I would like to ask how the plane flies at cruise when it is efficient. I would like to focus on the lateral (up-down) characterisitcs of the flight.
Assuming that the static set up for the plane is as these:
Balance point should be at rear wing post for say a 10 cm chord wing to last years rules. 1-2 cm if front of rear post for a 12-15 cm wing. 2-4 cm behind wing for a 5 cm bonus wing.
Wing level with motor stick (I use top of motor stick for my consistent reference on angle of attack) fore and aft.
Prop should be pointing SLIGHTLY (2 degrees or so) left and down.
Leading edge of tail should be 2-4 mm lower than trailing edge with respect to wing level (or again, top of motor stick).
During level flight, I would expect the wing's angle of attack to be positive, the stab's angle of attack to be slightly positive. This means that this plane flies nose up at the same angle as the wing's angle of attack. I also assume that the prop's thrust points up, less than the nose but still up.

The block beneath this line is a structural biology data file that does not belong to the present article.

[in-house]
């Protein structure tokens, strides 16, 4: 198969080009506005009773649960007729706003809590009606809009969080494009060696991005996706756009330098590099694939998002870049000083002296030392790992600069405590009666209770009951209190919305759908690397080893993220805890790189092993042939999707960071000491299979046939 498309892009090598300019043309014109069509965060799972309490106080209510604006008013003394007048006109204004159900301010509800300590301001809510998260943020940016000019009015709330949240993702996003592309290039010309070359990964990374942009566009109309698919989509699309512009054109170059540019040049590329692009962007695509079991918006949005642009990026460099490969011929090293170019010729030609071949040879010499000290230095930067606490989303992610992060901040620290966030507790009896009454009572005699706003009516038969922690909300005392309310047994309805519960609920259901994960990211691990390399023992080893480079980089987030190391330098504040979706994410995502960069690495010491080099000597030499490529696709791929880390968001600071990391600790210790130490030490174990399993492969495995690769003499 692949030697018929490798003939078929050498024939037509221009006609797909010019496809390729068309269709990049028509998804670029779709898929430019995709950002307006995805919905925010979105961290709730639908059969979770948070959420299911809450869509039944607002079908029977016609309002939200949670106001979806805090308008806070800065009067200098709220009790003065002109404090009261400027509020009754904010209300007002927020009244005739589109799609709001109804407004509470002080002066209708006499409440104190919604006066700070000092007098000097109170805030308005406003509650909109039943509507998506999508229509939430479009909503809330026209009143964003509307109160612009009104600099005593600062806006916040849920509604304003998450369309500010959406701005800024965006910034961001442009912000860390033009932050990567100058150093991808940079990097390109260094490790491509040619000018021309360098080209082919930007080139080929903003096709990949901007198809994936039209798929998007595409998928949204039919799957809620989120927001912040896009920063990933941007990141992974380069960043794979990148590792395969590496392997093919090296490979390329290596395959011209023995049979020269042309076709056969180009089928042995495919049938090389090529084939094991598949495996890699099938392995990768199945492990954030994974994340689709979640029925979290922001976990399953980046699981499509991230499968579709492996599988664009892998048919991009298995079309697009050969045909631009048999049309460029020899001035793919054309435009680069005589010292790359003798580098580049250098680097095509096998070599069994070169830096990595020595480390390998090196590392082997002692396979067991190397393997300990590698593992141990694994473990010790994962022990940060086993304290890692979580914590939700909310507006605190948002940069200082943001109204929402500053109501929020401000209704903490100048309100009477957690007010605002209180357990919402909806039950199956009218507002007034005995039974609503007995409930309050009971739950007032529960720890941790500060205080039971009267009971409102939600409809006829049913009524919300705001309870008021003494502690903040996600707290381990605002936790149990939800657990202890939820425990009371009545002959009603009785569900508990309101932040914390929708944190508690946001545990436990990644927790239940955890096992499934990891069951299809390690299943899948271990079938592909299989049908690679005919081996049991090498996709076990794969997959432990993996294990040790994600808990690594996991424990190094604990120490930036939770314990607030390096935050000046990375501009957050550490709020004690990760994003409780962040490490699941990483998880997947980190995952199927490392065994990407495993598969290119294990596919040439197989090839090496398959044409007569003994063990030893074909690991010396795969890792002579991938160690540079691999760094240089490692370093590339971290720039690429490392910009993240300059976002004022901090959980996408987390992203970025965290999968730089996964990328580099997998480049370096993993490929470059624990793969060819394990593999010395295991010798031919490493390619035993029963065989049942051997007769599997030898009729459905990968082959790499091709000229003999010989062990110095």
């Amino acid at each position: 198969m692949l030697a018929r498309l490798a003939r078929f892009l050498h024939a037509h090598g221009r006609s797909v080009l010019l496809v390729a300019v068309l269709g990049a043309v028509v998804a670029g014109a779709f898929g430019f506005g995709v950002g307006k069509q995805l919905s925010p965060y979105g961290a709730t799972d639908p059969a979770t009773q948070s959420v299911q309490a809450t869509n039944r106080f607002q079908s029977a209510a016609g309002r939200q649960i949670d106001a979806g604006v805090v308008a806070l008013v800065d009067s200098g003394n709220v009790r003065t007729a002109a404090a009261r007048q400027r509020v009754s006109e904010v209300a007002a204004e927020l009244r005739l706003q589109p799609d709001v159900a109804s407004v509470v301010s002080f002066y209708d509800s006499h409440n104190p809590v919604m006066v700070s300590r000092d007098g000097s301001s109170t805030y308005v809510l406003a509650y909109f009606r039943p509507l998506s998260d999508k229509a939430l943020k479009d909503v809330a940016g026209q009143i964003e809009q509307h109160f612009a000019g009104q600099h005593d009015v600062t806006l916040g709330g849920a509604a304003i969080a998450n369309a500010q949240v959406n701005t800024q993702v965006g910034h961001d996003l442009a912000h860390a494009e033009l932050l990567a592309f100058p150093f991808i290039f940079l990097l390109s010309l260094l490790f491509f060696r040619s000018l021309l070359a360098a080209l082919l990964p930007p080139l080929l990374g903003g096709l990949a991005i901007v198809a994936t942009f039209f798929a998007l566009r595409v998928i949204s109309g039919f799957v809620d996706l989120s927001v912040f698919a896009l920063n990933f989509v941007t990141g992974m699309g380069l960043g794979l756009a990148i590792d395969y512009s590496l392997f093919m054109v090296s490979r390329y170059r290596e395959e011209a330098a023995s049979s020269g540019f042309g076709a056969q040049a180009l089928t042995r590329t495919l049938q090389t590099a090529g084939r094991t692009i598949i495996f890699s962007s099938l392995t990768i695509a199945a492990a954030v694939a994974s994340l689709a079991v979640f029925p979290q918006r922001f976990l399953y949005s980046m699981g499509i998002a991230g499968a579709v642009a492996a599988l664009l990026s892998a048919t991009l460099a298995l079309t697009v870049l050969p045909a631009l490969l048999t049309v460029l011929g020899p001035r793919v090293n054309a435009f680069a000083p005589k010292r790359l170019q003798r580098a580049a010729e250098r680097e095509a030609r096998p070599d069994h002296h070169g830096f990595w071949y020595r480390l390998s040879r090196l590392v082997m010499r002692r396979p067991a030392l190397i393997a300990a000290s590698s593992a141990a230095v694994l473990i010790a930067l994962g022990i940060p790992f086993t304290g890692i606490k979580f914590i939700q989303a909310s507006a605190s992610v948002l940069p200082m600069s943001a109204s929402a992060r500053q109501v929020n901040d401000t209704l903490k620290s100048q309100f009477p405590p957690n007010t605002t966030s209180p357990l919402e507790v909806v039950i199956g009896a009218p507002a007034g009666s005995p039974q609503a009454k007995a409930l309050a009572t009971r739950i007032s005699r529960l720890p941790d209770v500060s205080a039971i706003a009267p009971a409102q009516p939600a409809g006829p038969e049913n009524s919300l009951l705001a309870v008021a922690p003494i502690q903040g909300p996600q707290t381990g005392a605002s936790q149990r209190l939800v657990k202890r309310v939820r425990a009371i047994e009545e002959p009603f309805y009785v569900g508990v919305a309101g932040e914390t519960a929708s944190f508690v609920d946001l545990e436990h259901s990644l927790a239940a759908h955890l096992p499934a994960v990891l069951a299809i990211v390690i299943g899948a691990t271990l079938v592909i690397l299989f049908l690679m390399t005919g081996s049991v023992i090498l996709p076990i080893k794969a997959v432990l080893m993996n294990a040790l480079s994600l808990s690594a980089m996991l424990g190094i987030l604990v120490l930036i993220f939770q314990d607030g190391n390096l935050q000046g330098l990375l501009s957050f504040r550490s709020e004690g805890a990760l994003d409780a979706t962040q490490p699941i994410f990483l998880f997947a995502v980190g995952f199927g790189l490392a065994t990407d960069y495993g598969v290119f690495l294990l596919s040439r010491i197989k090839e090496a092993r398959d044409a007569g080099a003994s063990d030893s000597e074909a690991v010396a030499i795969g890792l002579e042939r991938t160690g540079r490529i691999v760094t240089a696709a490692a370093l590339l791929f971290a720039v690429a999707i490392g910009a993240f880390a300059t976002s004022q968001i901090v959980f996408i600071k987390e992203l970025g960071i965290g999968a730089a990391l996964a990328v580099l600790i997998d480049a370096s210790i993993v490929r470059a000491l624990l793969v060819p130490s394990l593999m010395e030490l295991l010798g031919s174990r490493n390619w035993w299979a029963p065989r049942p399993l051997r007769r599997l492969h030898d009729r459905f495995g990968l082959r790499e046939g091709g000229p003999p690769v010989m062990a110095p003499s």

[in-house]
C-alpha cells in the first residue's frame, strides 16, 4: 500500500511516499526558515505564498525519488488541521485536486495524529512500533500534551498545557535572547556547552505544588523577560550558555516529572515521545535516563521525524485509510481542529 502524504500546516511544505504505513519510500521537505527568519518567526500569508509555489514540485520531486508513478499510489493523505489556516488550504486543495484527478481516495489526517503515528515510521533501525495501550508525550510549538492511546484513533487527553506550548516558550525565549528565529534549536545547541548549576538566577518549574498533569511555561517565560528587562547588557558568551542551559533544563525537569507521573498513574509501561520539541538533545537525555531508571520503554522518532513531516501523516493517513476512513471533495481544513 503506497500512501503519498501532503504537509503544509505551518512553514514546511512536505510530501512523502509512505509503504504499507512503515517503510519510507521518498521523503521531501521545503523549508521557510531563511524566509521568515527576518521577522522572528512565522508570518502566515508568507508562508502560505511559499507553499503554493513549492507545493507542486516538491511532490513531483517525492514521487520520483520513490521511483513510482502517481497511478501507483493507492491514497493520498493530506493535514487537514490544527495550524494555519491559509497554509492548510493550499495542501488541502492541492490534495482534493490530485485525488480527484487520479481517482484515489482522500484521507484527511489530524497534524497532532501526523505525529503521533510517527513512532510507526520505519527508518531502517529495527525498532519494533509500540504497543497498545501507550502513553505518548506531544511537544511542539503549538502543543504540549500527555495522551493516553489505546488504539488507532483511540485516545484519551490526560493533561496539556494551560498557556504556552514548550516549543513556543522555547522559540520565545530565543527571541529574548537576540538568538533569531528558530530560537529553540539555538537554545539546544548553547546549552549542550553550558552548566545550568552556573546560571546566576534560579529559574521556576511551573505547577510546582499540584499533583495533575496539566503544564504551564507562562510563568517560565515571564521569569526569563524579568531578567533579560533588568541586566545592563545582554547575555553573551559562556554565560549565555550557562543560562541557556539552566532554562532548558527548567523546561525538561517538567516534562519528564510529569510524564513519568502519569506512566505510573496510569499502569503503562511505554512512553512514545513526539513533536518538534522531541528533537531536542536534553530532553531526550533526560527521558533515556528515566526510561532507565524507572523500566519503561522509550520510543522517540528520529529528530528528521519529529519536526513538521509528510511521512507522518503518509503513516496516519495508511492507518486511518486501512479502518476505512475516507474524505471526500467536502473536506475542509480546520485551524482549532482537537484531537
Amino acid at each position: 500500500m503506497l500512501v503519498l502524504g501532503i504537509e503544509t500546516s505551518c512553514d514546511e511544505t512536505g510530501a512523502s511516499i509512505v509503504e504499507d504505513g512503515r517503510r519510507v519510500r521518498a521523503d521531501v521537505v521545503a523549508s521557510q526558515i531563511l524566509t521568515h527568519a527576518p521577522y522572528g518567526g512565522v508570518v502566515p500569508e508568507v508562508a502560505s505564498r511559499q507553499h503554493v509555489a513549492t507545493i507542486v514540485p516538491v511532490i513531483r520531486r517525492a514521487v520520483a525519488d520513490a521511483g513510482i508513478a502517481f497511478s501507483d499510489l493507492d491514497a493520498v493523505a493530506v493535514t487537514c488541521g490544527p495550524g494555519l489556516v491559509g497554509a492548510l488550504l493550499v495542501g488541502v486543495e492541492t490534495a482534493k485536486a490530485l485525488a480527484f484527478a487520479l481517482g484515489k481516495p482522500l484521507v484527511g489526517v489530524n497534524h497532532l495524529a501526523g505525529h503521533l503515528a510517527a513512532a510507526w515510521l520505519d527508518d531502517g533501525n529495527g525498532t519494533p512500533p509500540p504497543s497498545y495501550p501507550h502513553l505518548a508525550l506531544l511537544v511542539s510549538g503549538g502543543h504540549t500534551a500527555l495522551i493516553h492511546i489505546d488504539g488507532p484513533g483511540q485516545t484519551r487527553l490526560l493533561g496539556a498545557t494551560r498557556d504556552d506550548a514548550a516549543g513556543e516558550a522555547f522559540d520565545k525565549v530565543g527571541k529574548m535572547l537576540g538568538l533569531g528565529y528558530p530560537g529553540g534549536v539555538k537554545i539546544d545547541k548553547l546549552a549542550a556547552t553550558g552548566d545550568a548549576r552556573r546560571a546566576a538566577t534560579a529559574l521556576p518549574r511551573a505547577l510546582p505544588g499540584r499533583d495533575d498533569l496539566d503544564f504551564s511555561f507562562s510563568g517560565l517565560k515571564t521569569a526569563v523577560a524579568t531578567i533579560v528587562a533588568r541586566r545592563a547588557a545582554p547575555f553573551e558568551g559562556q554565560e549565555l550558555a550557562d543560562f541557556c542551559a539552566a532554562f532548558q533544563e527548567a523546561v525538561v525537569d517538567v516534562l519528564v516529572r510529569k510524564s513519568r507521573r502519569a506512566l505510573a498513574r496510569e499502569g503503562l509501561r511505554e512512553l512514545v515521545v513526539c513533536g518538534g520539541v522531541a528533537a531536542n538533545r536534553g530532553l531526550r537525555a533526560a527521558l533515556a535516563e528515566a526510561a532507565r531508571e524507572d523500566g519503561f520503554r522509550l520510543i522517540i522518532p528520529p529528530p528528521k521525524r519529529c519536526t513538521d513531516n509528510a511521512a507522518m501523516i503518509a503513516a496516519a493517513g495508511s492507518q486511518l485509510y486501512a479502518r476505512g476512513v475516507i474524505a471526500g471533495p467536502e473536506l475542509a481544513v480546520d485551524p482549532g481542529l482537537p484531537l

I ask because I see different static set up in the plans of different designs of indoor planes. Here are some that I see:
1 prop thrust level, wing incidence positive, stab incidence slightly positive (as in the Freedom Flight kit)
2 prop thrust negative, wing incidence level, stab incidence negative (as jander's above)
3 prop thrust level, wing incidence level, stab incidence negative
Do these different set ups basically lead to the same flight characteristics? One set up that confuses me is the down thrust of the prop. What is its significance?
In the planes we fly, #1 above is the static set up. During cruise, the nose is slightly up. One thing I notice is that during flight, the tail boom tends to bend a little up so that the stab is almost level during flight. The wing's angle of attack during flight is slightly higher than its static incidence.
Answers and comments welcome!